Arriving in Kuwait I am taken on a ‘visit’ of Kuwait which consists of touring the Scientific Center, with Aquarium. Not to be condescending but on walking into the Science Center, which is a very clean glass and steel contemporary building, I am confronted by a, Jaws style, great white shark smashing its way through a concrete wall. In many ways this view captures my preconceptions of Kuwait. As a desert they should be fascinated by water so it should not really come as a sup rise that the first part of “Kuwait” I am shown is the Aquarium. As for the Jaws style great white shark the colonisation of American culture of the Arabian desert city could not be better articulated. The American style highways, with American cars, are lined with American chains such as McDonalnds and 7Eleven. For a country whose Parliament is dominated by Islamists there can be no doubt where the real power lies. The Islamists have however, been able to make sure that Kuwait is T-total. Thus, foreigners are forced with the indignity of having to hold debauched house parties that Kuwaitis can also attend without the inconvenience of getting caught, as in Saudi and Iran.
I was in Kuwait because Al Wataniya a new Kuwaiti airline flew me to Kwuait City from my home in Beirut to review their new airline for Executive Magazine. The trip was probably the quickest trip I will ever experience in my life; leaving on the Saturday and returning the next day in the afternoon. Thus, what I learned about Kuwait was extremly superficial but interesting nonetheless.
Currently Kuwait is experiencing quite a storm internally; Sheikh Sabah al-Ahmad al-Sabah recently dissolved parliament on the basis of national unity and called for new elections for May 17th. The Kuwait political system is interesting, for some background see the estimate (a bit outdated but very informative). Kuwait has the oldest elected legislative body in the Gulf and has a thriving parliamentary system that is elected but subject to the emir’s quite frequent decisions to dissolve parliament. Recently the urge to dissolve parliament has been particularly strong for the Emir as parliament has been dissolved twice in the past year. Kuwait’s current political dead lock has been becuase of the strong Islamist factions, with some liberal and tribal leaders, pushing for Ministers to be called to account over their practices. However, the Ministers have preferred not to be scrutinised and resigned. This led to the Emir dissolving parliament, in part also becuase of the need to inject $5 billion into the economy as a stimulus in this period of low liquidity.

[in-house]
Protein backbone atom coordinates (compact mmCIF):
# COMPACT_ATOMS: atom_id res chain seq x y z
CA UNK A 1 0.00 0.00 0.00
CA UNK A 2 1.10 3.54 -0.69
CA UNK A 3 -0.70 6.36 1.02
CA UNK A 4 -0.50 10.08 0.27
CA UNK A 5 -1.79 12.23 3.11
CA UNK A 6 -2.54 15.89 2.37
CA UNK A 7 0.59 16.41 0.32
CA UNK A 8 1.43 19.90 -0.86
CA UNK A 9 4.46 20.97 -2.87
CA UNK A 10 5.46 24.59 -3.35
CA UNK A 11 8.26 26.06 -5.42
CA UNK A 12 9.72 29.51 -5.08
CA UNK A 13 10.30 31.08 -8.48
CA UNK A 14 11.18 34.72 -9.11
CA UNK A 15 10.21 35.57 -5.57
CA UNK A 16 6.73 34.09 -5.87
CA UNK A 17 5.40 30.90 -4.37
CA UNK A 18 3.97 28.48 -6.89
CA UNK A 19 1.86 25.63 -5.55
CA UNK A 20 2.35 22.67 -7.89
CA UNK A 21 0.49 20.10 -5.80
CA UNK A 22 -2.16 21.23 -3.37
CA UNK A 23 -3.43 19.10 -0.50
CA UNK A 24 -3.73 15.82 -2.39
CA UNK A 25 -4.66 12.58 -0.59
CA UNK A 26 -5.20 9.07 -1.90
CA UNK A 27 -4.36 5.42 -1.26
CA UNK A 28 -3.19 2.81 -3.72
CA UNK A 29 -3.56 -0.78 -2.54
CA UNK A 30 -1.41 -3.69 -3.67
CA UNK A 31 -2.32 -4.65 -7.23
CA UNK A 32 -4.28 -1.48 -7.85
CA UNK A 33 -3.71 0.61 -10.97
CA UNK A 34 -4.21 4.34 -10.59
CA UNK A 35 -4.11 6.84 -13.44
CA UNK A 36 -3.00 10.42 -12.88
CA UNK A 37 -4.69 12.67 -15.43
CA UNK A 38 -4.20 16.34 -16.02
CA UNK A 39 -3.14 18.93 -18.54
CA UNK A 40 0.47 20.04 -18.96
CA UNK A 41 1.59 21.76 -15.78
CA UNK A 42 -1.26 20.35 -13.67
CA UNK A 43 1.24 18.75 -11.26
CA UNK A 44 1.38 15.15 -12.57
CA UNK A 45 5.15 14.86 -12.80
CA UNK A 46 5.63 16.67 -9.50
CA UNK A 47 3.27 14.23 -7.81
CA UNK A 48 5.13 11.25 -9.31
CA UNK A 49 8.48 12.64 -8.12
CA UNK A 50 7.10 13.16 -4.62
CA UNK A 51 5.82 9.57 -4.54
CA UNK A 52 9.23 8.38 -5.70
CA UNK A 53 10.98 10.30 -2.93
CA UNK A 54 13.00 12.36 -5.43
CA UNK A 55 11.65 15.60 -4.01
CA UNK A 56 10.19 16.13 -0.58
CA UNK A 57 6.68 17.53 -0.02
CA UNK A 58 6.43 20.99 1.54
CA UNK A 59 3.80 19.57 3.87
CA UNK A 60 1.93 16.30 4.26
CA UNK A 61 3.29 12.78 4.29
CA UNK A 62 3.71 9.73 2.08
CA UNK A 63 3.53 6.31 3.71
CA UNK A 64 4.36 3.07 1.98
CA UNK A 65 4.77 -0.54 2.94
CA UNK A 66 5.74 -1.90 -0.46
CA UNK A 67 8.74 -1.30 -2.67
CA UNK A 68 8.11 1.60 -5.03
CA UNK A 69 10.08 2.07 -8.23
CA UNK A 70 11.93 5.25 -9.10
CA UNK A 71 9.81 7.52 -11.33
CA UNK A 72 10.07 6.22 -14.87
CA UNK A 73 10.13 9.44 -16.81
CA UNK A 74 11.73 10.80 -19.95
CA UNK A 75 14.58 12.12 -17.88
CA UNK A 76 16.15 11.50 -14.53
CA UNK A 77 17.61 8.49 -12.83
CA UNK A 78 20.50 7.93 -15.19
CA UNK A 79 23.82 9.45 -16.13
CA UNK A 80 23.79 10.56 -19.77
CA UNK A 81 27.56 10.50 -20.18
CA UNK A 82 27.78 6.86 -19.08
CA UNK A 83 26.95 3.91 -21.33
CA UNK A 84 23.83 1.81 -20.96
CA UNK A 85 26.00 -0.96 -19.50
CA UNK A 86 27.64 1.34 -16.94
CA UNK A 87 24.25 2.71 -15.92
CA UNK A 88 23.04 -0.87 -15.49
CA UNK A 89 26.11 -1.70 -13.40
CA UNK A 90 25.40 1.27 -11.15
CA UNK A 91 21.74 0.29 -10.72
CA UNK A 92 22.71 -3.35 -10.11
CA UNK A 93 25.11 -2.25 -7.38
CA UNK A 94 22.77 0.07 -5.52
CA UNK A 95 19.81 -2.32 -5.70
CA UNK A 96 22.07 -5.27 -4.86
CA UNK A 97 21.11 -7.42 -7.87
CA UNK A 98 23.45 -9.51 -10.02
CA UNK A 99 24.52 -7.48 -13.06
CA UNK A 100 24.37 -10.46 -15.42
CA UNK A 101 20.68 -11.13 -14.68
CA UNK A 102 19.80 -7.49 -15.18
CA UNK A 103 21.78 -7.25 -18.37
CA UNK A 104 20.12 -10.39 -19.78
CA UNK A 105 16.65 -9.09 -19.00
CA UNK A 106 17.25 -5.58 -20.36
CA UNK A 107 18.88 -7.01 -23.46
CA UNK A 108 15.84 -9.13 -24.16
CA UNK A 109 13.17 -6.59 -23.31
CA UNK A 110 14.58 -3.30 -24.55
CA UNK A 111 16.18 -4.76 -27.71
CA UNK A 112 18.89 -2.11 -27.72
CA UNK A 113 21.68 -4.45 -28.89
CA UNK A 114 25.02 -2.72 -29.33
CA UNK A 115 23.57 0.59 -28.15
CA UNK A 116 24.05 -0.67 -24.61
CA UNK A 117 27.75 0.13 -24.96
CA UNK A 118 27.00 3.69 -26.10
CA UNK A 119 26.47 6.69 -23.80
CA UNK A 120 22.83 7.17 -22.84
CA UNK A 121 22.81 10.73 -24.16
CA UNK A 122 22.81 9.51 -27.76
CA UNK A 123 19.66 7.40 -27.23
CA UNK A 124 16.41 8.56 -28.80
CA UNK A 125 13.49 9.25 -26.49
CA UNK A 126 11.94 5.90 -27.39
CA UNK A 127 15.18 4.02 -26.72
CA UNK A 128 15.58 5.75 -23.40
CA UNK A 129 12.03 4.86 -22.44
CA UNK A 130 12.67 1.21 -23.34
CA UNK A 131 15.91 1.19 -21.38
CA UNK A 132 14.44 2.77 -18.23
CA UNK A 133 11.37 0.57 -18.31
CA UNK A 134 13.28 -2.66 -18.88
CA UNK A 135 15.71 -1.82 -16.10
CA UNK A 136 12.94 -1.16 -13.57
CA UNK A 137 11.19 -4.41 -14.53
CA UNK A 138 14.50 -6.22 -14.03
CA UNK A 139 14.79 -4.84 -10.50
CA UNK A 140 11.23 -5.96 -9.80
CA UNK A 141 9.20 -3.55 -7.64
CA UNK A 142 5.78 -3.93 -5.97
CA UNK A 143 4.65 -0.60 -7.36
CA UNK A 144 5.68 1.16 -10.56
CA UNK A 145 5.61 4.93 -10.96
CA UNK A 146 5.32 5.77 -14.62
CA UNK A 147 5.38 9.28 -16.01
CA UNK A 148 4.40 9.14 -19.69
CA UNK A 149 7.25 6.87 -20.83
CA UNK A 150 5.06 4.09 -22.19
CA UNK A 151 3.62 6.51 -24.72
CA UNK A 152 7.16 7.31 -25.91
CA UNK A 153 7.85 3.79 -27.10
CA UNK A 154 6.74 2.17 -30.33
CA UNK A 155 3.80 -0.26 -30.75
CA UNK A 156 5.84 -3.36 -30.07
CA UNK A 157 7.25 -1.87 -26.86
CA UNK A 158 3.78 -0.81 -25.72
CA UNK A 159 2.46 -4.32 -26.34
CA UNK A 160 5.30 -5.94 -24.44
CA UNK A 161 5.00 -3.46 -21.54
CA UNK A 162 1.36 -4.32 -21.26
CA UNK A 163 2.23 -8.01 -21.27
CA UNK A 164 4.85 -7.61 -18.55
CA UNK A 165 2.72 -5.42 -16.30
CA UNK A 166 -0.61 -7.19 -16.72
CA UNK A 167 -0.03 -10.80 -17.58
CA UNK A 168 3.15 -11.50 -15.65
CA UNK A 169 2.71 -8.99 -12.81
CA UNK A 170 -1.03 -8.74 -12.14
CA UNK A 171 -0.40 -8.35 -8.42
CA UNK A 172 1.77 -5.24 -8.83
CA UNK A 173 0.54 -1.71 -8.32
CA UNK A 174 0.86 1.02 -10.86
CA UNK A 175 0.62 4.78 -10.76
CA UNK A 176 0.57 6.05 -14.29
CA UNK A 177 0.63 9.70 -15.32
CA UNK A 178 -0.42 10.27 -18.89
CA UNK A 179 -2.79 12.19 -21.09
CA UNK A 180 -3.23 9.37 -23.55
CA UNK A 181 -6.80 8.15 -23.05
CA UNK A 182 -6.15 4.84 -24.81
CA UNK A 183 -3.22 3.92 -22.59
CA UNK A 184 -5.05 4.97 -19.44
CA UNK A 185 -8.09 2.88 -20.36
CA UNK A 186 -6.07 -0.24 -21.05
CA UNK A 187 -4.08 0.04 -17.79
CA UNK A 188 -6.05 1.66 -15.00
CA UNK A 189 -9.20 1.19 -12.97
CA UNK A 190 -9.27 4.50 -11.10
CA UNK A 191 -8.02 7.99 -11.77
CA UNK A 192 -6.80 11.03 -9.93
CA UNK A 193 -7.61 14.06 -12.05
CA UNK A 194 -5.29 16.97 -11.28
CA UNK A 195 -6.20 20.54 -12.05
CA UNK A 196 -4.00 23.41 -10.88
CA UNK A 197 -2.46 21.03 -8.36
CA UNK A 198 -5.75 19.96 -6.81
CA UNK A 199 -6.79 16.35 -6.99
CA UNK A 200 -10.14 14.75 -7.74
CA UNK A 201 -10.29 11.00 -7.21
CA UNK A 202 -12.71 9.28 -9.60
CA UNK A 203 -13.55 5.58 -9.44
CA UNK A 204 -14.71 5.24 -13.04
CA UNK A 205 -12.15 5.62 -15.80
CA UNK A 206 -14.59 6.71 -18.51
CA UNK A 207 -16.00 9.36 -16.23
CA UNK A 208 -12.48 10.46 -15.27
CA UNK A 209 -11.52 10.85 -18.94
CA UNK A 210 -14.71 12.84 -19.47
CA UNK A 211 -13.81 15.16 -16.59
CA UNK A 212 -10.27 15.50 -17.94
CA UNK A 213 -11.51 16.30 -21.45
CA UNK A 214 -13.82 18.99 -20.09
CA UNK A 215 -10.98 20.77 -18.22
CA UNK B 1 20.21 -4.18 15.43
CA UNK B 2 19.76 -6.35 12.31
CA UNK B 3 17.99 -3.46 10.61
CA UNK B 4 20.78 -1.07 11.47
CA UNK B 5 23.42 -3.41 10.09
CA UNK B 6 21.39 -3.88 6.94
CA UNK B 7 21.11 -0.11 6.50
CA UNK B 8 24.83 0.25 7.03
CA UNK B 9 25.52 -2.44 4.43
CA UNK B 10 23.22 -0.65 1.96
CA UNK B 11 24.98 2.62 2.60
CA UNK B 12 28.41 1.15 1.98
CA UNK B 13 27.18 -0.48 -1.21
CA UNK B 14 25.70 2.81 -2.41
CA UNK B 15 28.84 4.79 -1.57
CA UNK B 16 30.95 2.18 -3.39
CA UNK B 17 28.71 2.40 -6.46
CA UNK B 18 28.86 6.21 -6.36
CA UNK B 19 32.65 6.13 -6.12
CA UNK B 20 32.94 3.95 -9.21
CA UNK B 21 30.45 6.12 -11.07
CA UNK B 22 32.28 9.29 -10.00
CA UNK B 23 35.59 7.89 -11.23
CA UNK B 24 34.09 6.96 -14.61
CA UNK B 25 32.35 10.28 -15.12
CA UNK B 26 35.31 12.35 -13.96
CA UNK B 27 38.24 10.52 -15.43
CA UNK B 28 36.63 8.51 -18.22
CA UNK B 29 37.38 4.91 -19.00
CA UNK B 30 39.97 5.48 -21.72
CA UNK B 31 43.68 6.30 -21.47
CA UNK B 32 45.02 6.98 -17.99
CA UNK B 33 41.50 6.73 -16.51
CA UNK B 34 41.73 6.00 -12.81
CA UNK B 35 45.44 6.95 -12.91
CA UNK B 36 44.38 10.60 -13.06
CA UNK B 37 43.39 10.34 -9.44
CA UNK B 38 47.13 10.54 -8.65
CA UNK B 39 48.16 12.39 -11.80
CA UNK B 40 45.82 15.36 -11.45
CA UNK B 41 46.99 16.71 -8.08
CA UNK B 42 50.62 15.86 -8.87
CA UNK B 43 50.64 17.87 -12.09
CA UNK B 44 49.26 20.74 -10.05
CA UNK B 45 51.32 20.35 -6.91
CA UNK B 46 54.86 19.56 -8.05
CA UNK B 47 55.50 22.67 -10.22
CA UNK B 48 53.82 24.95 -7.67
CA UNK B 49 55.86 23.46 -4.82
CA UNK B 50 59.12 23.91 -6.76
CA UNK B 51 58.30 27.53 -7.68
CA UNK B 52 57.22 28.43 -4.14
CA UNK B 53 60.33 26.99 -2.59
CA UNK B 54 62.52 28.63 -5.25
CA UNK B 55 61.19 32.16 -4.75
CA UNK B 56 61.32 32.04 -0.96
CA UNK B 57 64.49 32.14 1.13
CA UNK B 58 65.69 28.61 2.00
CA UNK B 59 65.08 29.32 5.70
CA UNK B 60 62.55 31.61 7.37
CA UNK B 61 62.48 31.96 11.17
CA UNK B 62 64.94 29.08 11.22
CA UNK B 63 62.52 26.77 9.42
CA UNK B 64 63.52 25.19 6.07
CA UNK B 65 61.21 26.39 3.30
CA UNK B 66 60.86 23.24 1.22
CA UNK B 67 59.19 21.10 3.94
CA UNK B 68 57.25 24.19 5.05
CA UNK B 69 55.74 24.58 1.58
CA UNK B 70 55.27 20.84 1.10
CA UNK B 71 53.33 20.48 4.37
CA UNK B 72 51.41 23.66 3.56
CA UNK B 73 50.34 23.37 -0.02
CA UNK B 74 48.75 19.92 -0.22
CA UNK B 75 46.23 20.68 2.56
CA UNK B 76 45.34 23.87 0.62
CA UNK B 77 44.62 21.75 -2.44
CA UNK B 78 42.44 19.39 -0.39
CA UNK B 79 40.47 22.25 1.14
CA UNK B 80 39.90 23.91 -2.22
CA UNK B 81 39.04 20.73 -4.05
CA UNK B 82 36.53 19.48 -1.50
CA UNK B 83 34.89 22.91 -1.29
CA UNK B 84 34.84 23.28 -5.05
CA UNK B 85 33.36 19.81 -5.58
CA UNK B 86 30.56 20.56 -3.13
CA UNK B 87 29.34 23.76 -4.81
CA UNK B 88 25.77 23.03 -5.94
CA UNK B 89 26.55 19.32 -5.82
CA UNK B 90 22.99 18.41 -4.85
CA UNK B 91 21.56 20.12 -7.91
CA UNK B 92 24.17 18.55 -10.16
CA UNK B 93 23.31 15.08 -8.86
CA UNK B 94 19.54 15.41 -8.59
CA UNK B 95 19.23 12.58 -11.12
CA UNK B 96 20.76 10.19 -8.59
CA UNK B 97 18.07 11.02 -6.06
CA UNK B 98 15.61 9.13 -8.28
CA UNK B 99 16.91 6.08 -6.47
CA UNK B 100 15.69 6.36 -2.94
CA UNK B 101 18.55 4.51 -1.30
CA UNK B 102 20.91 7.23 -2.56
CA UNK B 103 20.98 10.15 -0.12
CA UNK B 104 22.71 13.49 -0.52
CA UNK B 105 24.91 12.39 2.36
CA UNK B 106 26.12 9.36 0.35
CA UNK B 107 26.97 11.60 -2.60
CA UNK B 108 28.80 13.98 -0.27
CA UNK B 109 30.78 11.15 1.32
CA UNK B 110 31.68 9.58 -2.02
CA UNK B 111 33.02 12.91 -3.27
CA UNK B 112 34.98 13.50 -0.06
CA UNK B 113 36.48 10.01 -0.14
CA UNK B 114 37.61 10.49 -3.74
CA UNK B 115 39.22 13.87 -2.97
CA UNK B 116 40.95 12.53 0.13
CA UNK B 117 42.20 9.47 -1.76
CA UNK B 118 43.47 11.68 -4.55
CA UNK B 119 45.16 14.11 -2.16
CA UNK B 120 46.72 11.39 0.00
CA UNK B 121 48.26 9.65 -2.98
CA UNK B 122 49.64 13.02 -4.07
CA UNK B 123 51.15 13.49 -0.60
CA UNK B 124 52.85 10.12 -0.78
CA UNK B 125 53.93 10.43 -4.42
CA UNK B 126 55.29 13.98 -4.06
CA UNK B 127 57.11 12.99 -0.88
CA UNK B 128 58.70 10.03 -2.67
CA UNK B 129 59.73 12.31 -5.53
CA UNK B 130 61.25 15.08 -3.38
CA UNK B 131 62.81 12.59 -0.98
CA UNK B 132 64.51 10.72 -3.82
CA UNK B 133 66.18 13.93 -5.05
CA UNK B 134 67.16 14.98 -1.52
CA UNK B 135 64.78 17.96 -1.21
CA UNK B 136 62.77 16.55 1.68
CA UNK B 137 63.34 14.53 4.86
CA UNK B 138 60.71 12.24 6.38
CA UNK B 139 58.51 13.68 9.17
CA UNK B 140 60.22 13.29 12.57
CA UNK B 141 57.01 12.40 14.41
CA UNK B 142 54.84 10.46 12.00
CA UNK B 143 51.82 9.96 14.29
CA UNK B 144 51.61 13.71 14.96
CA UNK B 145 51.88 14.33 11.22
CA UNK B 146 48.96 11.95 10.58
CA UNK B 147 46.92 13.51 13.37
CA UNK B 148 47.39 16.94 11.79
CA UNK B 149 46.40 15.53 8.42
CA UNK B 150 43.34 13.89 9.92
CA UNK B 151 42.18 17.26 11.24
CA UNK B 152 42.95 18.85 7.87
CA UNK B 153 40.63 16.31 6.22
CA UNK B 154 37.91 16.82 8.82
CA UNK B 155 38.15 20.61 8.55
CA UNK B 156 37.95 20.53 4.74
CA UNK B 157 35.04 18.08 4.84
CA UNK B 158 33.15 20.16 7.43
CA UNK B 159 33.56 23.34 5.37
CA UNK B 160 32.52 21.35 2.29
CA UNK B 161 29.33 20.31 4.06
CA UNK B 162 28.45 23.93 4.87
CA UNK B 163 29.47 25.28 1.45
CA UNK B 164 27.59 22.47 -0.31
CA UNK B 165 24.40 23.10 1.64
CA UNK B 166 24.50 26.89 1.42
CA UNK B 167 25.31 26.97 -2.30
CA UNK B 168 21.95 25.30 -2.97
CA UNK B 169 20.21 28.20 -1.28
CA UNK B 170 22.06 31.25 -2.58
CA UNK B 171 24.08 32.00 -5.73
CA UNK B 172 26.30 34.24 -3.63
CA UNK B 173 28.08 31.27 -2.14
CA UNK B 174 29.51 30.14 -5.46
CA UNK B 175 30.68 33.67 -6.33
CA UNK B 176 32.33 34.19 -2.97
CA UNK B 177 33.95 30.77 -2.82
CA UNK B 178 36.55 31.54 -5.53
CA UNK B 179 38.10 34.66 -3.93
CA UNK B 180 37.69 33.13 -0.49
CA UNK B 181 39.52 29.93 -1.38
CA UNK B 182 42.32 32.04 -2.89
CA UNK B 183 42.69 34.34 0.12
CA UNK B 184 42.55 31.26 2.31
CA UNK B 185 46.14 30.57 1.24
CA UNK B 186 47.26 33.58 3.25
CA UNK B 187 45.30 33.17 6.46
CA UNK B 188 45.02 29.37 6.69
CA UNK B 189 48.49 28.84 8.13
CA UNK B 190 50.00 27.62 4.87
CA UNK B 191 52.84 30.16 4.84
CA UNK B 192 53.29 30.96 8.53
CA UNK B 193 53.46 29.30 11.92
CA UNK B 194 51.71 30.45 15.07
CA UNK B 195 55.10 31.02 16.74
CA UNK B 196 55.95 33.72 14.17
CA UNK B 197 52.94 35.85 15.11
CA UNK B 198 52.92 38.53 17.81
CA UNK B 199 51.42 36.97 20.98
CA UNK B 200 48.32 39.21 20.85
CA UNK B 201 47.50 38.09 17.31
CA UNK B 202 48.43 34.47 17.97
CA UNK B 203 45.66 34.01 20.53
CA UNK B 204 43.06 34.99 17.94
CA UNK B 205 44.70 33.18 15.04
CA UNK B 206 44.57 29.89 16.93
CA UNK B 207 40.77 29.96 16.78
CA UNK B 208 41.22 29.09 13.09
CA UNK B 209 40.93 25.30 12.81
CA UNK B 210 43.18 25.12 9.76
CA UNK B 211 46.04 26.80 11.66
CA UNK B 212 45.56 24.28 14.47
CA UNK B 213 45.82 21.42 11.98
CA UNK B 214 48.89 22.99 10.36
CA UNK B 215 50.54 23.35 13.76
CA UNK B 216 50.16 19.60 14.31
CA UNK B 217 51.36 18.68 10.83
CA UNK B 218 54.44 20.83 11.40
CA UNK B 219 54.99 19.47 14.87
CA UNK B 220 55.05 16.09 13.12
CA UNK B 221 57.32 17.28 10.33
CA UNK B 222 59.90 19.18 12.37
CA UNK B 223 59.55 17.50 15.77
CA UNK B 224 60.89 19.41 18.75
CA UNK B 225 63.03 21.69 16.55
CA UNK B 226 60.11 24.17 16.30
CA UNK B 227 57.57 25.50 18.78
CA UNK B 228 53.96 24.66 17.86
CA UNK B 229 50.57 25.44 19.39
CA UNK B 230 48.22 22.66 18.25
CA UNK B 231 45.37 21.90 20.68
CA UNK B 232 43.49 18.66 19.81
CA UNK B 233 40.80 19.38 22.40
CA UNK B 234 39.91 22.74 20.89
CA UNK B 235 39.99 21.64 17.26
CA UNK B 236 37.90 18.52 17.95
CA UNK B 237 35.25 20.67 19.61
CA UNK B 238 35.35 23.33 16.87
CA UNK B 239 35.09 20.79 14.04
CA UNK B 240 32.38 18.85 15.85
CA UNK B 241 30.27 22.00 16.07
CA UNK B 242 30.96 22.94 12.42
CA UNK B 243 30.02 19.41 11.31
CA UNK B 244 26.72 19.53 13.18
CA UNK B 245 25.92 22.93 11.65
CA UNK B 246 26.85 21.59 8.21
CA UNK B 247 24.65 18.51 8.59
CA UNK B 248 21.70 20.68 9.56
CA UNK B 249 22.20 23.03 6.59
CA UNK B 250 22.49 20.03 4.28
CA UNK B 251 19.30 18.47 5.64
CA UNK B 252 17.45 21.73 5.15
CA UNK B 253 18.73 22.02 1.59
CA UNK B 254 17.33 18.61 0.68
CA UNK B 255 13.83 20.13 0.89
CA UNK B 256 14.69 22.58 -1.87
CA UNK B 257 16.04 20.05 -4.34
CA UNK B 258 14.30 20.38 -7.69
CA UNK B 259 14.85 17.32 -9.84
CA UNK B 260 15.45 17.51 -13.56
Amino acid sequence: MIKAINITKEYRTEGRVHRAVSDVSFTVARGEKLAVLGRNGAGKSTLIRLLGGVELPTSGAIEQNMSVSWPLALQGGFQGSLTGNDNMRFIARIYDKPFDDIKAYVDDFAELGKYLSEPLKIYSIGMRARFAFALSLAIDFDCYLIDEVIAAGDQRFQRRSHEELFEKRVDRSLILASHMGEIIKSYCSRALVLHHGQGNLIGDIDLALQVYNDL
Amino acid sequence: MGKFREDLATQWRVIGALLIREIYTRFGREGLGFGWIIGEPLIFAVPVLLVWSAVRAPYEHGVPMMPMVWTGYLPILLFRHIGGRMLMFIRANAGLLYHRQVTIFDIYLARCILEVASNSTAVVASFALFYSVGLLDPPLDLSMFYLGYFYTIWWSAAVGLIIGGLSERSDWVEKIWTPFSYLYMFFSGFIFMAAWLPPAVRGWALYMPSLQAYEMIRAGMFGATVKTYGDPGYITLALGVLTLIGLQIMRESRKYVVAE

Kuwait also has a thriving media with 17 daily newspapers, the reason for this being every ‘big man’ in Kuwait wanting his own paper. Those in Lebanon will know all to well the Kuwaiti media with one paper Al-Seyassah being particulalry active on Lebanese politics. Al-Seyasseya articulates the strange regional game that occurs in the Middle East with sometimes Lebanese breaking stories of vital importants appearing in the Kuwaiti paper.
Geographically Kuwait is a small country that site vulnerably between Saudi Arabia and Iraq, on the Persian Gulf. Relations with Iraq have always been tense. The Iraqis have historically laid claim to Kuwait as being a part of the Ottoman province of Basra and unjustly severed from Britain from the main body of Iraq in the 1920s. Britain protected from ‘Kuwait’ from Iraqi claims in the 1960s and then in the Gulf War but of course the superpower of the day the US really protected Kuwaiti sovereignty. The Gulf War is still very much a raw subject in Kuwait and even in my brief stay I saw pictures in the Kuwaiti towers of the destruction wrought on Kuwait with a sign stating how the barbaric Iraqi invaders destroyed everything. Charles Tripp, in his History of Iraq, details how Saddam invaded Kuwait basically becuase he wanted to extort money from the vastly wealthy Gulf country to help with the vast Iraqi debt that he was pilling up. When Kuwait was not really willing to had over the money he decided to invade on the 2 August 1990 and completed the occuption in 24 hours. The ruler of Kuwait Emir al-Sabah left with 300,000 other Kuwaitis and Saddam announced Kuwait as the 19th province of Iraq. This of course as we all know was not to last and Saddam did not find a “supine Arab world or an acquiescent international community,” as Tripp states he expected. It was the Gulf war that caused the US to station half a million American troops in Saudi and this led to the rise of Bin Laden and Sept. 11. Coming from Lebanon that has such a pivitol role in the history of the region, Kuwait shows how another tiny state has formed the history of the contemporary Middle East and shaped Western-Middle Eastern relations.